Is BuzzFeed Enabling Doctors to Violate Patient Confidentiality?
Jager Weatherby on 1 Aug 2014 at 4:45pm
We here at RealSelf pride ourselves on maintaining a community that is deeply authentic, accepting, and resistant to labels and disparagement — values we expect ourselves, our users, and our doctors to uphold. So, as you might imagine, we were completely in shock when BuzzFeed posted a roundup of quotes supposedly from doctors, revealing stories of "dumbest patients" they've ever had.
So, is this what going to the doctor has come to? Regardless of your opinion of the conversations that allegedly occurred, a doctor’s office is first and foremost supposed to be a safe space. Patients should feel free to ask (dare we say it?) “dumb” questions without fear of judgement… especially in such an open forum as the World Wide Web.
Aside from violating the trust of their patients, we’re pretty sure these doctors are also in breach of a little thing called “patient-physician confidentiality.” While not all state and federal laws agree on what this means, the American Medical Association’s Code of Ethics states that: "The information disclosed to a physician by a patient should be held in confidence. The patient should feel free to make a full disclosure of information to the physician in order that the physician may most effectively provide needed services. The patient should be able to make this disclosure with the knowledge that the physician will respect the confidential nature of the communication.”
While one might be able to argue that these doctors didn’t reveal the identity of their patients, we feel strongly that they haven’t been following AMA’s rules about the patient-physician relationship: “The relationship between patient and physician is based on trust and gives rise to physicians’ ethical obligations to place patients’ welfare above their own self-interest and above obligations to other groups.” We feel certain that AMA wouldn’t support these doctors ridiculing their patients on the internet, all for the sake of a few quick laughs.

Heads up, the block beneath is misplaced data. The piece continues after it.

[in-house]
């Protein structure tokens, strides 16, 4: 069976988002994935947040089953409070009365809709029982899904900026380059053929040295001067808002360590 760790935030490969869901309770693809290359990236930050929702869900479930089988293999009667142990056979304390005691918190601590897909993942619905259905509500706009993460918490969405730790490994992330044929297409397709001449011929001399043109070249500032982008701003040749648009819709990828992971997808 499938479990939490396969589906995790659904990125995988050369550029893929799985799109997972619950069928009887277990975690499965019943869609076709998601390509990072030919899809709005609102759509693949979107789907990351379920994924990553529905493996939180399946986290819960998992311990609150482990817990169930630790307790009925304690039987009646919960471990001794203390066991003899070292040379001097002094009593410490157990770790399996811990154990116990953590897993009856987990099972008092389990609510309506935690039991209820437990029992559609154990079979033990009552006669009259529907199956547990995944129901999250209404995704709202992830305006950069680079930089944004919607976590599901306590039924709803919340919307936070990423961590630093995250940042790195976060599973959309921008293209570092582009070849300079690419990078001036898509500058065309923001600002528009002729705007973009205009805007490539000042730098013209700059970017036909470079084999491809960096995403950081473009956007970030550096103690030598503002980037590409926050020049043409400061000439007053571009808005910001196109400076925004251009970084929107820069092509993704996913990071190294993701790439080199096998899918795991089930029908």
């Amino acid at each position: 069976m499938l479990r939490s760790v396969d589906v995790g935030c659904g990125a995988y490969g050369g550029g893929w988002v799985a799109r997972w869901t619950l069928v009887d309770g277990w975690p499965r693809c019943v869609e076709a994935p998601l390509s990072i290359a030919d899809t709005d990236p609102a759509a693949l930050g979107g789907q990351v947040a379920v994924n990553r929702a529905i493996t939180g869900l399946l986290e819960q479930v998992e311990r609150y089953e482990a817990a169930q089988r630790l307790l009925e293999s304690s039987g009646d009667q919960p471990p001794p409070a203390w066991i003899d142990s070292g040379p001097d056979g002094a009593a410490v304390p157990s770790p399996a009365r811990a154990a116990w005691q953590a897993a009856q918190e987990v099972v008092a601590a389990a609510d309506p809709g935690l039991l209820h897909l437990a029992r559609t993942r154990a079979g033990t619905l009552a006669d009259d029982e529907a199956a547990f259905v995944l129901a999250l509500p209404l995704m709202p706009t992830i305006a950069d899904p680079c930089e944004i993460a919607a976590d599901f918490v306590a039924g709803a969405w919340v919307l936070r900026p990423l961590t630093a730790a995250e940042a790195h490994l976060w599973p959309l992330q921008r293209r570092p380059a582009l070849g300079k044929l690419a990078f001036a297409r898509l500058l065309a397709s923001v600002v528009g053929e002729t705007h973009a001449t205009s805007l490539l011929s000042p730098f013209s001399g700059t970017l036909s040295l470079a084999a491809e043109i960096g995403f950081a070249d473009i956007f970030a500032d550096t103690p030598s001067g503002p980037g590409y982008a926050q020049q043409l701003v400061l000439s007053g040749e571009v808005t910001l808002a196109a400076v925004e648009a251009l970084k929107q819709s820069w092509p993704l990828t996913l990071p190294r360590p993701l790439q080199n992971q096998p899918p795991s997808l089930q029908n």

Of course it has to be noted that these quotes were pulled from a thread on Reddit, which brings a great deal of skepticism to many of the stories. However, given the fact that the thread's received over 23,000 comments, the probability is high that at least a few (if not a lot) of these doctors are actually who they say they are.
How would you feel if you were scrolling through BuzzFeed on a lazy Thursday afternoon only to see that your doctor had outed an interaction that may have been very embarrassing for you? We doubt you’d feel comfortable going to that doctor again, and we’re sure the nasty comments on the piece — “Idiots, idiots everywhere” — would only make you feel worse. (Speaking of comments, some nurses and other doctors have openly contributed to the discussion by adding some of their own stories to the comments section of the article.)
This brings us to BuzzFeed itself, which we think crossed the line by posting this piece. The site seems to have no problem name-calling and laughing at someone's expense — and doing so over issues that are supposed to be personal. Looking at the other kinds of questions posed by the same user on Reddit, we wouldn’t be surprised if it was a BuzzFeed employee deliberately stirring up controversy to get content.
If you ask us, you can file these stories under the category of “online bullying,” a widespread problem with increasingly disastrous results. However, these instances typically occur among children and teens, not professional adults who are supposed to be respected and trusted in their fields.
When it comes to your relationship with your doctor, the internet has certainly muddied the waters. It can be used to research and connect with a physician (much like it’s used here on RealSelf), but it also presents a whole new set of challenges. “Physicians should be cognizant of standards of patient privacy and confidentiality that must be maintained in all environments, including online,” explains AMA.
Given the anonymous nature of Reddit, there’s no real way to know which doctors said what or about which patients. But does that make it any less of a violation? When you schedule an appointment with your doctor, do you expect your interaction to be held in confidence, or do you feel comfortable with the idea that your private conversation could be revealed online (even if your name isn't mentioned)? Would you even go further as to hide important information from your physician out of fear of this kind of judgement?
In the world of medicine and social media, how do you know who you can trust?
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